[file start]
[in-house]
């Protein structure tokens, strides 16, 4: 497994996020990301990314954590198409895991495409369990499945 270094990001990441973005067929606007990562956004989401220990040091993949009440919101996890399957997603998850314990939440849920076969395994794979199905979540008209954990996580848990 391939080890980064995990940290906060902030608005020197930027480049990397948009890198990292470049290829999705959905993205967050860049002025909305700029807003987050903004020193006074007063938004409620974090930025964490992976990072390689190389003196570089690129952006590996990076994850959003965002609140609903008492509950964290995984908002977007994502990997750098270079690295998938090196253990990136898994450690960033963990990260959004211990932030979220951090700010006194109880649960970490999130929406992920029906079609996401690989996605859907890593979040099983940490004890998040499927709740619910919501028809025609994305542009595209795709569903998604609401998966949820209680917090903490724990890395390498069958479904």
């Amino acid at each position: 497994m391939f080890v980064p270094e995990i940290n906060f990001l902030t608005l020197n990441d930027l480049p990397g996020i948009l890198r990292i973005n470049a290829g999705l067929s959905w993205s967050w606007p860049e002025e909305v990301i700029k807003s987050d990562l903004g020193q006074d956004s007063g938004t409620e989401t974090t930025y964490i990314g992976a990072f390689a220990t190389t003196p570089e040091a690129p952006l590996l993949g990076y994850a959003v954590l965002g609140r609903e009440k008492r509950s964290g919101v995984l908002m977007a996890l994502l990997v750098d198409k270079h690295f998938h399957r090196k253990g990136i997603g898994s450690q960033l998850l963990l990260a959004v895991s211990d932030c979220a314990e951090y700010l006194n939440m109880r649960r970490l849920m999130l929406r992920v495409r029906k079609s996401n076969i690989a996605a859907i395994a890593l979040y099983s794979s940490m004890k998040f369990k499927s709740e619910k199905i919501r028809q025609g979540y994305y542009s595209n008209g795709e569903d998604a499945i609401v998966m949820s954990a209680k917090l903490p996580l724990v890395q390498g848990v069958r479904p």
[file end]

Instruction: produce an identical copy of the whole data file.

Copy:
[in-house]
């Protein structure tokens, strides 16, 4: 497994996020990301990314954590198409895991495409369990499945 270094990001990441973005067929606007990562956004989401220990040091993949009440919101996890399957997603998850314990939440849920076969395994794979199905979540008209954990996580848990 391939080890980064995990940290906060902030608005020197930027480049990397948009890198990292470049290829999705959905993205967050860049002025909305700029807003987050903004020193006074007063938004409620974090930025964490992976990072390689190389003196570089690129952006590996990076994850959003965002609140609903008492509950964290995984908002977007994502990997750098270079690295998938090196253990990136898994450690960033963990990260959004211990932030979220951090700010006194109880649960970490999130929406992920029906079609996401690989996605859907890593979040099983940490004890998040499927709740619910919501028809025609994305542009595209795709569903998604609401998966949820209680917090903490724990890395390498069958479904």
């Amino acid at each position: 497994m391939f080890v980064p270094e995990i940290n906060f990001l902030t608005l020197n990441d930027l480049p990397g996020i948009l890198r990292i973005n470049a290829g999705l067929s959905w993205s967050w606007p860049e002025e909305v990301i700029k807003s987050d990562l903004g020193q006074d956004s007063g938004t409620e989401t974090t930025y964490i990314g992976a990072f390689a220990t190389t003196p570089e040091a690129p952006l590996l993949g990076y994850a959003v954590l965002g609140r609903e009440k008492r509950s964290g919101v995984l908002m977007a996890l994502l990997v750098d198409k270079h690295f998938h399957r090196k253990g990136i997603g898994s450690q960033l998850l963990l990260a959004v895991s211990d932030c979220a314990e951090y700010l006194n939440m109880r649960r970490l849920m999130l929406r992920v495409r029906k079609s996401n076969i690989a996605a859907i395994a890593l979040y099983s794979s940490m004890k998040f369990k499927s709740e619910k199905i919501r028809q025609g979540y994305y542009s595209n008209g795709e569903d998604a499945i609401v998966m949820s954990a209680k917090l903490p996580l724990v890395q390498g848990v069958r479904p």